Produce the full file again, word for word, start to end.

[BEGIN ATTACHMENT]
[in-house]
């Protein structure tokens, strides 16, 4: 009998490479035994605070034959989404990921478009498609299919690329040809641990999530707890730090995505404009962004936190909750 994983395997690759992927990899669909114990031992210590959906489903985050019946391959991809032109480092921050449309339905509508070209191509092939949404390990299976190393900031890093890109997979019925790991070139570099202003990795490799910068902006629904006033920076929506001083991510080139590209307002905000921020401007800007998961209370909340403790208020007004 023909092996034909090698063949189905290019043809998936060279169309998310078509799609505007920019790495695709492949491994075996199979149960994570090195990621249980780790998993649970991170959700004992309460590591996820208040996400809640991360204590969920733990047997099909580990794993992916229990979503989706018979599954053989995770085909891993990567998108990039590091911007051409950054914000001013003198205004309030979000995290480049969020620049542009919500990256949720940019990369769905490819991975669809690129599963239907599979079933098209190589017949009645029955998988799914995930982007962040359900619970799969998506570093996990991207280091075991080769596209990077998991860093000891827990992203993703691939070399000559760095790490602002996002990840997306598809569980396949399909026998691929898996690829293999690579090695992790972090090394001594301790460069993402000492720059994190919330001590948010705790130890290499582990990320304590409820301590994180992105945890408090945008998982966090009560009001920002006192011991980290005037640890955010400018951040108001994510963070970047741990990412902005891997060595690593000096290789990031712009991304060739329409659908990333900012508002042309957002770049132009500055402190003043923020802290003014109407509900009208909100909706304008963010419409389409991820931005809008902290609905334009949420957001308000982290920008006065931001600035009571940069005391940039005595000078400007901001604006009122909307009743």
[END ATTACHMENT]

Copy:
[in-house]
């Protein structure tokens, strides 16, 4: 009998490479035994605070034959989404990921478009498609299919690329040809641990999530707890730090995505404009962004936190909750 994983395997690759992927990899669909114990031992210590959906489903985050019946391959991809032109480092921050449309339905509508070209191509092939949404390990299976190393900031890093890109997979019925790991070139570099202003990795490799910068902006629904006033920076929506001083991510080139590209307002905000921020401007800007998961209370909340403790208020007004 023909092996034909090698063949189905290019043809998936060279169309998310078509799609505007920019790495695709492949491994075996199979149960994570090195990621249980780790998993649970991170959700004992309460590591996820208040996400809640991360204590969920733990047997099909580990794993992916229990979503989706018979599954053989995770085909891993990567998108990039590091911007051409950054914000001013003198205004309030979000995290480049969020620049542009919500990256949720940019990369769905490819991975669809690129599963239907599979079933098209190589017949009645029955998988799914995930982007962040359900619970799969998506570093996990991207280091075991080769596209990077998991860093000891827990992203993703691939070399000559760095790490602002996002990840997306598809569980396949399909026998691929898996690829293999690579090695992790972090090394001594301790460069993402000492720059994190919330001590948010705790130890290499582990990320304590409820301590994180992105945890408090945008998982966090009560009001920002006192011991980290005037640890955010400018951040108001994510963070970047741990990412902005891997060595690593000096290789990031712009991304060739329409659908990333900012508002042309957002770049132009500055402190003043923020802290003014109407509900009208909100909706304008963010419409389409991820931005809008902290609905334009949420957001308000982290920008006065931001600035009571940069005391940039005595000078400007901001604006009122909307009743």